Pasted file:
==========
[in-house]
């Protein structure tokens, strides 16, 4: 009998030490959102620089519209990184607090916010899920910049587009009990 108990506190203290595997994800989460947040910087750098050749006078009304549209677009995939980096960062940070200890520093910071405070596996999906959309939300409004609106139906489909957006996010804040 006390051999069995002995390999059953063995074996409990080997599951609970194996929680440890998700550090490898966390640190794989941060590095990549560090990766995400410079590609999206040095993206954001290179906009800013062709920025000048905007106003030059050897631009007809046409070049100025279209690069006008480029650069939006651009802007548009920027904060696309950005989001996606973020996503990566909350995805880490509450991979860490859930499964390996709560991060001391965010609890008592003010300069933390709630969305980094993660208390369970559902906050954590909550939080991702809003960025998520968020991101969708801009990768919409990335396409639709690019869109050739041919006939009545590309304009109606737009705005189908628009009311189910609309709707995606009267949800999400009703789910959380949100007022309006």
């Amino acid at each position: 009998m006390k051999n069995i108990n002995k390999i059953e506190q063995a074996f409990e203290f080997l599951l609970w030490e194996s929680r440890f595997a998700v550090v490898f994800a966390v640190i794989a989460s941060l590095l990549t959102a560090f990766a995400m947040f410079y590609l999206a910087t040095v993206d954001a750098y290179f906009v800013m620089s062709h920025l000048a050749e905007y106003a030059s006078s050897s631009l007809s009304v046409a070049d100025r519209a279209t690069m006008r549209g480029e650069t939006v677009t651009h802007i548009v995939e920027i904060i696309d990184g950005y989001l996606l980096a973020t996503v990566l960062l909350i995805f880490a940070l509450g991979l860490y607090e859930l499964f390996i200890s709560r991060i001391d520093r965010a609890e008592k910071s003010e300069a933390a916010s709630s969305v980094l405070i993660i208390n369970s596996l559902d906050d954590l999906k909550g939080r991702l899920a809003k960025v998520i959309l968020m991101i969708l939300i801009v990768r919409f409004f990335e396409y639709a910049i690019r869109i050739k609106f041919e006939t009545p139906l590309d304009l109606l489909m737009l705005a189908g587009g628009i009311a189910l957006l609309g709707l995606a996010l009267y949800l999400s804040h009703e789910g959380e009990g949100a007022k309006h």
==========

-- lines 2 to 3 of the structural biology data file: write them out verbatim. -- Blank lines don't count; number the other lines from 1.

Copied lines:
């Protein structure tokens, strides 16, 4: 009998030490959102620089519209990184607090916010899920910049587009009990 108990506190203290595997994800989460947040910087750098050749006078009304549209677009995939980096960062940070200890520093910071405070596996999906959309939300409004609106139906489909957006996010804040 006390051999069995002995390999059953063995074996409990080997599951609970194996929680440890998700550090490898966390640190794989941060590095990549560090990766995400410079590609999206040095993206954001290179906009800013062709920025000048905007106003030059050897631009007809046409070049100025279209690069006008480029650069939006651009802007548009920027904060696309950005989001996606973020996503990566909350995805880490509450991979860490859930499964390996709560991060001391965010609890008592003010300069933390709630969305980094993660208390369970559902906050954590909550939080991702809003960025998520968020991101969708801009990768919409990335396409639709690019869109050739041919006939009545590309304009109606737009705005189908628009009311189910609309709707995606009267949800999400009703789910959380949100007022309006």
């Amino acid at each position: 009998m006390k051999n069995i108990n002995k390999i059953e506190q063995a074996f409990e203290f080997l599951l609970w030490e194996s929680r440890f595997a998700v550090v490898f994800a966390v640190i794989a989460s941060l590095l990549t959102a560090f990766a995400m947040f410079y590609l999206a910087t040095v993206d954001a750098y290179f906009v800013m620089s062709h920025l000048a050749e905007y106003a030059s006078s050897s631009l007809s009304v046409a070049d100025r519209a279209t690069m006008r549209g480029e650069t939006v677009t651009h802007i548009v995939e920027i904060i696309d990184g950005y989001l996606l980096a973020t996503v990566l960062l909350i995805f880490a940070l509450g991979l860490y607090e859930l499964f390996i200890s709560r991060i001391d520093r965010a609890e008592k910071s003010e300069a933390a916010s709630s969305v980094l405070i993660i208390n369970s596996l559902d906050d954590l999906k909550g939080r991702l899920a809003k960025v998520i959309l968020m991101i969708l939300i801009v990768r919409f409004f990335e396409y639709a910049i690019r869109i050739k609106f041919e006939t009545p139906l590309d304009l109606l489909m737009l705005a189908g587009g628009i009311a189910l957006l609309g709707l995606a996010l009267y949800l999400s804040h009703e789910g959380e009990g949100a007022k309006h």